How to Achieve an Elite Credit Score

Want to know how to be the best? Learn from the best. That’s what Lendingtree did when they looked at thousands of credit reports from people with a credit score of 801 or higher. They discovered some common financial threads among people with the best scores.

On average, credit scores can range from a low of 300 to a high of 850. According to Experian, one of the three major credit reporting agencies, average credit scores fall between 600-750. Anything 800 or above is excellent. The Lendingtree survey found the average credit score last year reached 704, which is an all-time high, is considered good.

But while credit scores are at their all-time high so is the amount of debt Americans owe. The Federal Reserve Bank of New York reports that three in ten Americans have more credit card debt than they have emergency savings—a situation not likely to improve soon. Specifically, student debt is an albatross around the necks of younger Americans which, in turn, affects their credit score.

So, what do people with exceptional credit scores have in common?

  1.  Every person with a score of 800 or higher, in every age category, paid their bills on time. The average American has at least six late payments on their credit history.
  2. Those with atmospheric scores usually have long credit histories averaging 22 years. Even among millennials the average credit history is 14.5 years.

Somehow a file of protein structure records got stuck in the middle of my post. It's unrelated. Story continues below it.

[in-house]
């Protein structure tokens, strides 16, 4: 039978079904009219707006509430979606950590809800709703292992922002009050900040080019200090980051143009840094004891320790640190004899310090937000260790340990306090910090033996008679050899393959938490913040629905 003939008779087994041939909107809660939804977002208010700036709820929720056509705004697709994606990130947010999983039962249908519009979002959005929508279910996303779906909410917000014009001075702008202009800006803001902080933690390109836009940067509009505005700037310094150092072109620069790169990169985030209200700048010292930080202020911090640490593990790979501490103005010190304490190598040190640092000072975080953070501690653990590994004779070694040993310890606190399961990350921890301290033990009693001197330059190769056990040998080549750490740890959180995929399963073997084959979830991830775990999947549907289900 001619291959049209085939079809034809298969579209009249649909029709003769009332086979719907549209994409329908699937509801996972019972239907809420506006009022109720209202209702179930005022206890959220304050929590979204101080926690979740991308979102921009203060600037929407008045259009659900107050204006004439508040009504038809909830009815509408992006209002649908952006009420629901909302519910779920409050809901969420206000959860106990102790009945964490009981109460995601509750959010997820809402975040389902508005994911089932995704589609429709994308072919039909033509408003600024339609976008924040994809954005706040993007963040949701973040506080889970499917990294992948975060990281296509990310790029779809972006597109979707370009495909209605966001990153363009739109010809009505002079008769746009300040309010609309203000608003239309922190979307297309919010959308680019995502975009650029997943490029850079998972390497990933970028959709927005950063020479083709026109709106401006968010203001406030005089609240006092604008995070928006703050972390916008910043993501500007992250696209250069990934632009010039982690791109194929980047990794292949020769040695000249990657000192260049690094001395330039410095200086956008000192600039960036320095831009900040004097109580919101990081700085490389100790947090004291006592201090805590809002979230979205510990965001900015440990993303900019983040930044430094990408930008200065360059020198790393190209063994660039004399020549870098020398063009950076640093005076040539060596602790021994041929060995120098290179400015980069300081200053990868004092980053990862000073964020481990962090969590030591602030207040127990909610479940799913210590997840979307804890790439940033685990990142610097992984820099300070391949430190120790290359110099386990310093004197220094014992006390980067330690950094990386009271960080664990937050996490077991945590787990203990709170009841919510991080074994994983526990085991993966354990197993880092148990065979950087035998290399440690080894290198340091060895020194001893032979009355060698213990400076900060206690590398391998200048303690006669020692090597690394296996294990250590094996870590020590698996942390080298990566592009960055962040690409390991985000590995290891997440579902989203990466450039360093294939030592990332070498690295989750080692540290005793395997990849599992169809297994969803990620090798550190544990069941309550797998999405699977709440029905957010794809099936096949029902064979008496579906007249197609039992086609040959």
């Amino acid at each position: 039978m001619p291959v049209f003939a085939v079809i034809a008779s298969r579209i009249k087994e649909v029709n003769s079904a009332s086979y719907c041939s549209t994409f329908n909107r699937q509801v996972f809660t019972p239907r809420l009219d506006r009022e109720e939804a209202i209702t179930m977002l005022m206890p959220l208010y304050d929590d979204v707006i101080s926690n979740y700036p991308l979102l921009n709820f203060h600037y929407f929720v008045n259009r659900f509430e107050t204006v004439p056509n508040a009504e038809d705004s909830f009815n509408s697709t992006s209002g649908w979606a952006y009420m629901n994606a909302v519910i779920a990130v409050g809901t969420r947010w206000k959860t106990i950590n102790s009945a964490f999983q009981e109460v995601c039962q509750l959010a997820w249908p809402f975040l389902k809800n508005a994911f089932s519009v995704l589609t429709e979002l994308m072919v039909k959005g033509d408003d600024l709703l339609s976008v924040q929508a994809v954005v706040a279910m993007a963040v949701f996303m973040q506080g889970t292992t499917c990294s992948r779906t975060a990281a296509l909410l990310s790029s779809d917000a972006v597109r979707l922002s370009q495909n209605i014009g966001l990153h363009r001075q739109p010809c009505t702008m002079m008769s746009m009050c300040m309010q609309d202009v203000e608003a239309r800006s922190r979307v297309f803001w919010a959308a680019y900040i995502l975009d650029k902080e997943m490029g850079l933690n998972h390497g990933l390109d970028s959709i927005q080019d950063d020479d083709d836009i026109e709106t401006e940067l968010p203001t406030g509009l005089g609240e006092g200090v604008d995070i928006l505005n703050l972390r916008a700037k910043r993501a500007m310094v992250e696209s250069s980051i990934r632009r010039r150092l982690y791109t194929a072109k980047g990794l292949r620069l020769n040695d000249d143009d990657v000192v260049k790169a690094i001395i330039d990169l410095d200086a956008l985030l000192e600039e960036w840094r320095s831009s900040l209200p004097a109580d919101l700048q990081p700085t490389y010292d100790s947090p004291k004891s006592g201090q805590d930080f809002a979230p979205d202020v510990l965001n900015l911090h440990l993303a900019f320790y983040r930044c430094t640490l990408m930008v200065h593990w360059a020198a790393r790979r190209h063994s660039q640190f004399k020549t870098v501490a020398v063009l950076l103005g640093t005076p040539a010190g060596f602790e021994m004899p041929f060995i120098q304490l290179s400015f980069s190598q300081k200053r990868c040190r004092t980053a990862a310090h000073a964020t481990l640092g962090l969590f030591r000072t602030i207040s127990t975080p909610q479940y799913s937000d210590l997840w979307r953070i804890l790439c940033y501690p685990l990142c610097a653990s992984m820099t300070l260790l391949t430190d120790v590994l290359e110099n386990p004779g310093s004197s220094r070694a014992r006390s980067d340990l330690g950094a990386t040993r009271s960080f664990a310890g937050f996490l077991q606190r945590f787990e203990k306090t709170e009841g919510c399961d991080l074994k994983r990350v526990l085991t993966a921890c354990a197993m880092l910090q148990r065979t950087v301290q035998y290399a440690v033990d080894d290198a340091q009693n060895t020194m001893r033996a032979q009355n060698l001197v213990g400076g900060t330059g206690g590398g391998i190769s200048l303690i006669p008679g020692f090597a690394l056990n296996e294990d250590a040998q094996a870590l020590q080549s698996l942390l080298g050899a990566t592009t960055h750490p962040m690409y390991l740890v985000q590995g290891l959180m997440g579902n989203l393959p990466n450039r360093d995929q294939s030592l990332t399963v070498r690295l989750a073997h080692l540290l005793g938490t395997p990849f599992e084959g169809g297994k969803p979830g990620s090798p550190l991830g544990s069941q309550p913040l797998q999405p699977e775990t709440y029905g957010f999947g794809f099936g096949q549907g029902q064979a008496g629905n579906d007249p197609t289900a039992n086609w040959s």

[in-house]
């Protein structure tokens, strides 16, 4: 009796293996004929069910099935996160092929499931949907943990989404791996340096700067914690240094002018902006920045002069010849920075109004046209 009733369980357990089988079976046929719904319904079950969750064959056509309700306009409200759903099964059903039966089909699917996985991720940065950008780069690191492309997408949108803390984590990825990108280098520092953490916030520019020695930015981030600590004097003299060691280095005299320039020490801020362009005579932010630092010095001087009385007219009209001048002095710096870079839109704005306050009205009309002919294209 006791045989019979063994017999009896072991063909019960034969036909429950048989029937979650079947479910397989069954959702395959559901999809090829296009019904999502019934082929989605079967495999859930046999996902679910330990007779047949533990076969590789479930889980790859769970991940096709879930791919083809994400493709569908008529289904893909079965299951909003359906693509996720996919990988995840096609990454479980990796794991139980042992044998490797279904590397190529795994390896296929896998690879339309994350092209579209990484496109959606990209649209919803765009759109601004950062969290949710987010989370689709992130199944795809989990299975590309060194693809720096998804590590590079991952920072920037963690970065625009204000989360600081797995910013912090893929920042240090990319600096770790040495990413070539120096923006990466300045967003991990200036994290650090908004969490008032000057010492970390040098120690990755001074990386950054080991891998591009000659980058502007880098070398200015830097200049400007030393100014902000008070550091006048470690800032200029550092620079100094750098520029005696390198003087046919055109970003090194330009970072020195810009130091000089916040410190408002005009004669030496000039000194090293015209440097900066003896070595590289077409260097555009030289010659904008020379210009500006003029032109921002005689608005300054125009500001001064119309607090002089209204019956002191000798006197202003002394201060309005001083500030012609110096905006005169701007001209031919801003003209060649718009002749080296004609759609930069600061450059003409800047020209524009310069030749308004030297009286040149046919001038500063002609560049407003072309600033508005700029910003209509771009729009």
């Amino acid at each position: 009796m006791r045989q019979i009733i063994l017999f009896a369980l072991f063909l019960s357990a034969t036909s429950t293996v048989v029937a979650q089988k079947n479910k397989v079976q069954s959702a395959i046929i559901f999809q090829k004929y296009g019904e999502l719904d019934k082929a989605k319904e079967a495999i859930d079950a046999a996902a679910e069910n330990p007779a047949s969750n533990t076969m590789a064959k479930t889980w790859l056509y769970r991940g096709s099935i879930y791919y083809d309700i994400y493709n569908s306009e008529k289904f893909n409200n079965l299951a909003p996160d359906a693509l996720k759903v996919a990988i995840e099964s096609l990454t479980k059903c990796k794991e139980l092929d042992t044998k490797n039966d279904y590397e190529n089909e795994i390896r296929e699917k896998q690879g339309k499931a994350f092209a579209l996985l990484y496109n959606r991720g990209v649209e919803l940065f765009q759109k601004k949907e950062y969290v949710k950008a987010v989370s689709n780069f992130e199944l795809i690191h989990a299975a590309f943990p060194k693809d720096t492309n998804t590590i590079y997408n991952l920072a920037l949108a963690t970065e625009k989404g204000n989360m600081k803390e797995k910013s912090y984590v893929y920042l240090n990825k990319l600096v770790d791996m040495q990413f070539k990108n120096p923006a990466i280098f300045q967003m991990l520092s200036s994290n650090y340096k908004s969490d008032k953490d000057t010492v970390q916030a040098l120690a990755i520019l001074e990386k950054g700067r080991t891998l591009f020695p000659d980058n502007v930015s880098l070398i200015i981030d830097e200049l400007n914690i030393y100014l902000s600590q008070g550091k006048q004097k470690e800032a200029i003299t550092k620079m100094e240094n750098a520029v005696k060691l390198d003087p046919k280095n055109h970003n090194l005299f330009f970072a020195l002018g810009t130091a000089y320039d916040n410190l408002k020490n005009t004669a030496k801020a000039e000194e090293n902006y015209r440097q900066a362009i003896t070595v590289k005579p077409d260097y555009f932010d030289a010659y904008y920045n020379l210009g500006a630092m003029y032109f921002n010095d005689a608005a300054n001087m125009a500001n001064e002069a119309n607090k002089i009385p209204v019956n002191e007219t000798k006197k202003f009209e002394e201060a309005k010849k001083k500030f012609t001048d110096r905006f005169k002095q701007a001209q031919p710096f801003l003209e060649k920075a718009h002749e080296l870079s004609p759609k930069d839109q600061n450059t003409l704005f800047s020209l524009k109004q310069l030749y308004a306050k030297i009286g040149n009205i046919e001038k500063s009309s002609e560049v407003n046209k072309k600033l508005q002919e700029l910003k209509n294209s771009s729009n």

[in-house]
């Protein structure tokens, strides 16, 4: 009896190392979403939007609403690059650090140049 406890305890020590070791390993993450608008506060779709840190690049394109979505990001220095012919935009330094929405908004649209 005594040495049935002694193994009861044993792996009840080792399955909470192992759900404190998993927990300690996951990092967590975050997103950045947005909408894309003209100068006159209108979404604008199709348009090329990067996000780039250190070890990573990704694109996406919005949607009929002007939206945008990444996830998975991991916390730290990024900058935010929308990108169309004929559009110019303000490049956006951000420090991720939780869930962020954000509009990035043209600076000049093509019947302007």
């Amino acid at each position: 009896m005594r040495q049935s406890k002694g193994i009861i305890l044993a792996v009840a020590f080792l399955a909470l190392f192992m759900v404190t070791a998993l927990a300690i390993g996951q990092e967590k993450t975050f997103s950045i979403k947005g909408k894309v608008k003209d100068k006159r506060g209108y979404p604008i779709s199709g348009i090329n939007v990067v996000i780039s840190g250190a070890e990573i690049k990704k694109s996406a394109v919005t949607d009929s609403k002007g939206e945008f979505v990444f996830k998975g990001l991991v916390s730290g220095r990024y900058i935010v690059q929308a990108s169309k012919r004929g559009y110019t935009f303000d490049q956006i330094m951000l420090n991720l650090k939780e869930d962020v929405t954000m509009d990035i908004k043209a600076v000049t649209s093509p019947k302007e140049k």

3. People with elite credit scores have average mortgage debt of $126,306 and $22,000 in additional debt, such as credit cards and car loans. Average mortgage debt is highest among Generation Xers at $165,095.
  4. Folks with 800+ credit scores have at least $71,000 of credit available to them but their average credit balance is just $3,685. The lesson—just because you have a lot of available credit doesn’t mean you have to use it. If you use too much of your available credit the reporting agencies will lower your score.
  5. Those in the 800 club have a combination of different debt vehicles. They have an average of nine open accounts. And during the past two years they only had two hard credit pulls, which reduces your credit score for approximately 12 months. The hard pulls were generally when a loan was applied for or a rental application was submitted.

There is an art and discipline to managing your credit score. Watch these two videos to learn what affects you and the number of points that can be added and subtracted from your score. Knowing the system can help you achieve an elite credit score.

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